Residents and business owners of the Park Woodlawn community met with representatives from Charlotte's Planning Department Nov. 17 in the first step toward developing a new area plan.
Designed to be a framework for future growth and development, an area plan is a policy document that guides elected officials as they make land-use and zoning decisions.
The plan will focus on land use, transportation, design and environmental issues.
Though elected officials are not bound by the plan, they make decisions with it in mind.
Digital Access for only $0.99
For the most comprehensive local coverage, subscribe today.
The Park Woodlawn area, which is generally bordered by Tyvola Road to the south and East Boulevard to the north, has never had its own area plan, but it has been included in the Central District Plan (adopted 1993), South District Plan (1993) and Park Road Corridor Area Plan (1992).
Because the area has changed so much in the past 20 years, it was overdue for an update, said Alberto Gonzalez, principal planner for the Charlotte-Mecklenburg Planning Department.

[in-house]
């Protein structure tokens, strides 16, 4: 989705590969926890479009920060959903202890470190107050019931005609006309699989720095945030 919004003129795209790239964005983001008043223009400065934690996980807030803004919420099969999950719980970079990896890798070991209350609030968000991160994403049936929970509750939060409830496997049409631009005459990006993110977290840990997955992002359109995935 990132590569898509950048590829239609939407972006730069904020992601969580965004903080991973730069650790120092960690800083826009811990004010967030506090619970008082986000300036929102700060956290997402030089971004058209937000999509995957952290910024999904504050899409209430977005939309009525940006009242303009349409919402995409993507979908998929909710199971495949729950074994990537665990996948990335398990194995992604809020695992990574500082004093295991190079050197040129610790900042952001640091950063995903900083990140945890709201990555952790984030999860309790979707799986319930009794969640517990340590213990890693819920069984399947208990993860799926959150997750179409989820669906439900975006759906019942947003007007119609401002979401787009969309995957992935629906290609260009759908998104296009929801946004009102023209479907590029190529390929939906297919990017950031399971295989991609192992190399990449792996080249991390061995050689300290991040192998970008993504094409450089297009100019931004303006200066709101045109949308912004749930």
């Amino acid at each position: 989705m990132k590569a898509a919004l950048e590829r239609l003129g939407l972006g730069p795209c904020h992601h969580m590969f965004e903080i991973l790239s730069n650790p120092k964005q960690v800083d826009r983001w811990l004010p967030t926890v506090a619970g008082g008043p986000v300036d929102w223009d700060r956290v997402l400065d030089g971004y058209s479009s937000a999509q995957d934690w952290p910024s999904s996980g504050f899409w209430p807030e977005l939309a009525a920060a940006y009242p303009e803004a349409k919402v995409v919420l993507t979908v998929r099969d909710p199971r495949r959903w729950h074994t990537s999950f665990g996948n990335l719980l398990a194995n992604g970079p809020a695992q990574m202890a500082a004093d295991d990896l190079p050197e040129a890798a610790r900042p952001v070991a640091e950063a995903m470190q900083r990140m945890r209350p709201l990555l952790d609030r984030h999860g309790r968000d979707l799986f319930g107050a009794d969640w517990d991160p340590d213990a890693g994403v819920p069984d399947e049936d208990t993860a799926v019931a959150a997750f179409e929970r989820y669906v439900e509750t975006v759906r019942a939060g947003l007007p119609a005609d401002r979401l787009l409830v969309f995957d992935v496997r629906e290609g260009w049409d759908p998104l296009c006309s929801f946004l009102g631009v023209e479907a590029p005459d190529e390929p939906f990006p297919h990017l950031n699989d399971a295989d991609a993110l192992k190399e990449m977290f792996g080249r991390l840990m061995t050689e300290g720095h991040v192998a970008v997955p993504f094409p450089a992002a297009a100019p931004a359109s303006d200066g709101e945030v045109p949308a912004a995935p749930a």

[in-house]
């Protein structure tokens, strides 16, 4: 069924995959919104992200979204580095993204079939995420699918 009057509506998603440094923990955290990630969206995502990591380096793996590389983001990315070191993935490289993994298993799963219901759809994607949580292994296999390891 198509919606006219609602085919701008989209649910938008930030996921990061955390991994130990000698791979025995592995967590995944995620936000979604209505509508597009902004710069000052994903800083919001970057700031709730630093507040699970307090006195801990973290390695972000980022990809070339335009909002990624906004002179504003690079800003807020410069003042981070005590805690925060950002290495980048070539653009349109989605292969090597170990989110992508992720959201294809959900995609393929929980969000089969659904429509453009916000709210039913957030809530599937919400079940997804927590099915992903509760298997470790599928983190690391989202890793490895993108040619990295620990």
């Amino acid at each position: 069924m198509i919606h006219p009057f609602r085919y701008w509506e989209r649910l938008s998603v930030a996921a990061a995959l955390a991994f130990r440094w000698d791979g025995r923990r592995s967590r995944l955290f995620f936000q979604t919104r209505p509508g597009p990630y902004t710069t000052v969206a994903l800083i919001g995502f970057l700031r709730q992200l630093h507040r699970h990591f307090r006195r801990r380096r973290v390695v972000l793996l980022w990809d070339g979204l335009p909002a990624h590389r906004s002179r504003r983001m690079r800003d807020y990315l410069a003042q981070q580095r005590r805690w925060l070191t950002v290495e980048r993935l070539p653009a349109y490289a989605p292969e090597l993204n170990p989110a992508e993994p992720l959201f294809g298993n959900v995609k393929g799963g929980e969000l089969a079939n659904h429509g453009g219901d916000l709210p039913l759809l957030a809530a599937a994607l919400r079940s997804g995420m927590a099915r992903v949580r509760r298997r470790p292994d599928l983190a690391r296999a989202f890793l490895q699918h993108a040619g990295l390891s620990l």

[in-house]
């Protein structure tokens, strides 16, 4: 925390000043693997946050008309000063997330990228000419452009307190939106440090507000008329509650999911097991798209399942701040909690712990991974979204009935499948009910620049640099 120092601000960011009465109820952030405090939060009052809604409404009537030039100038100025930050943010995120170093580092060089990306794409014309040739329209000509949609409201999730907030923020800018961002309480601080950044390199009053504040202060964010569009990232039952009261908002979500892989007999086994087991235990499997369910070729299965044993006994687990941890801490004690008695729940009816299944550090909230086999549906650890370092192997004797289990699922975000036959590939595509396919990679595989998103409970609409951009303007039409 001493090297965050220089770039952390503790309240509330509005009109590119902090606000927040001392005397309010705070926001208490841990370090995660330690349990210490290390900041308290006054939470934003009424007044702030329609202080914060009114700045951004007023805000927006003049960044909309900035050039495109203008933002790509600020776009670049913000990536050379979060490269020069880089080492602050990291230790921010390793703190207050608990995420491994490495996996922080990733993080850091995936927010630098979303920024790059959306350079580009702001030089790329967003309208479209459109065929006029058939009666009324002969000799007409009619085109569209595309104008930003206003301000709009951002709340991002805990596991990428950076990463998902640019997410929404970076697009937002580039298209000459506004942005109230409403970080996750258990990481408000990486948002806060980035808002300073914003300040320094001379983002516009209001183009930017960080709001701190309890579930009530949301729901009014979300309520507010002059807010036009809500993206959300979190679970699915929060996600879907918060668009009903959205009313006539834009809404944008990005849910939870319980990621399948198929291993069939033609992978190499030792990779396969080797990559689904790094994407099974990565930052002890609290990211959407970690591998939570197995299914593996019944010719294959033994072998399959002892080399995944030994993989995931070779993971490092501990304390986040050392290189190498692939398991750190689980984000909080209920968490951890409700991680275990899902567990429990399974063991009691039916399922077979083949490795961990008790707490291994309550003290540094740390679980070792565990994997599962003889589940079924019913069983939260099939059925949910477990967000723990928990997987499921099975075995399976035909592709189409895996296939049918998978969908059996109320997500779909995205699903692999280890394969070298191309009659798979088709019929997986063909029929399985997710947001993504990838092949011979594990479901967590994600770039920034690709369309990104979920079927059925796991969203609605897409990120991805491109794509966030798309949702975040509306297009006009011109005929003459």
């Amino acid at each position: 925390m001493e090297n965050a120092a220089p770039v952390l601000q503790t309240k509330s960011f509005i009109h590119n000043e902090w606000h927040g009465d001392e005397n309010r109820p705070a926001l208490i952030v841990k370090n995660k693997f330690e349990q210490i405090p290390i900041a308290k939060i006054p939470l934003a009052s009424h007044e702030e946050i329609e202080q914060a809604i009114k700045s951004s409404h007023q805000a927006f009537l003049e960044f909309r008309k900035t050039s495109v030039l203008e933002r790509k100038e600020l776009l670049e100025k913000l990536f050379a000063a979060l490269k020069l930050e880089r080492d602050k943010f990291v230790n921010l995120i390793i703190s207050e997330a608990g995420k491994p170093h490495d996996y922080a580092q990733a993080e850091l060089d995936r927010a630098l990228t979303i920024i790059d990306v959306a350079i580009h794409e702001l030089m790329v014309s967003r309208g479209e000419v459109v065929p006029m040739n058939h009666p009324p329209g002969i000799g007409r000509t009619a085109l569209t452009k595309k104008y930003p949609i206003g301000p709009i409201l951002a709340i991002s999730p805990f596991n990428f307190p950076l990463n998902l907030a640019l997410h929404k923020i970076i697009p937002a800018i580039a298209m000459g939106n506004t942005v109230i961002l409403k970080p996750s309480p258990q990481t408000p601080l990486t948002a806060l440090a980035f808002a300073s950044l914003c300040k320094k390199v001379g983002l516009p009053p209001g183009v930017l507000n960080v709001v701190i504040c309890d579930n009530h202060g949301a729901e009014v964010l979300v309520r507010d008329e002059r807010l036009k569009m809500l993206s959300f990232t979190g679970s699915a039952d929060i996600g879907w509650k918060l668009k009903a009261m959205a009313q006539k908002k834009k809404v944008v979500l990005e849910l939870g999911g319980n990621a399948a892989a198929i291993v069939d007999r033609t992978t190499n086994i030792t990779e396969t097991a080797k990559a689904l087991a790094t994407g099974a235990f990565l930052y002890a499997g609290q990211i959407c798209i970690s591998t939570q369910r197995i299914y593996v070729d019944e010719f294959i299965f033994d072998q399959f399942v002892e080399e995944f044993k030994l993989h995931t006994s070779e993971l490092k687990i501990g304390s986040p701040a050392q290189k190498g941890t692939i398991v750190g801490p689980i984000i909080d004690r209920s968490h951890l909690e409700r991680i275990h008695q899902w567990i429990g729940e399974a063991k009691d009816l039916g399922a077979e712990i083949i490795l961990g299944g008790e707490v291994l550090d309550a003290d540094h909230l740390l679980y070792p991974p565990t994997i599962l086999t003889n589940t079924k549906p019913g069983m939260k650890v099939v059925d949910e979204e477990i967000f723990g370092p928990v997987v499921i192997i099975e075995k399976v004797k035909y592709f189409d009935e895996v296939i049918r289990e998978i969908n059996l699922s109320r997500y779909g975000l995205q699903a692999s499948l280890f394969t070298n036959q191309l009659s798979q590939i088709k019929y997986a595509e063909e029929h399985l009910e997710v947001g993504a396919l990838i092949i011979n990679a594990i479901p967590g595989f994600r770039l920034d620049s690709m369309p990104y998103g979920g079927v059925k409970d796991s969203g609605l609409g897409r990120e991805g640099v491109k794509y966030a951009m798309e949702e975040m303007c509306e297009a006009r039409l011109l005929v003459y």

"It's the best time...to take a new look at the area," said Gonzalez.
Nearly 200 property owners in the area came to the auditorium at Park Road Montessori School last Thursday night.
At the end of the meeting, attendees were invited to fill out a short survey and place post-it notes on large maps at the front of the room, marking areas they valued or places of concern.
The process for the plan will take about a year, and there will be additional public meetings.
The first Citizen Advisory Board meeting will be Dec. 8 and the second public meeting will be in spring 2012, Gonzalez said.
Ellen Stenstrom, who's lived in Madison Park for nearly 30 years, attended the meeting and said she's considering whether to join the citizen advisory group. She'd like to see more sidewalks and consistent sidewalk repair, and for boarded up buildings to be sold to reputable developers.
And, like most area residents, she has concerns about traffic.
"I do think citizens can give input on policy," said Stenstrom. "You can't just complain; you have to put in time and energy. Eventually it (the area) will change. ...Let's be in control of it."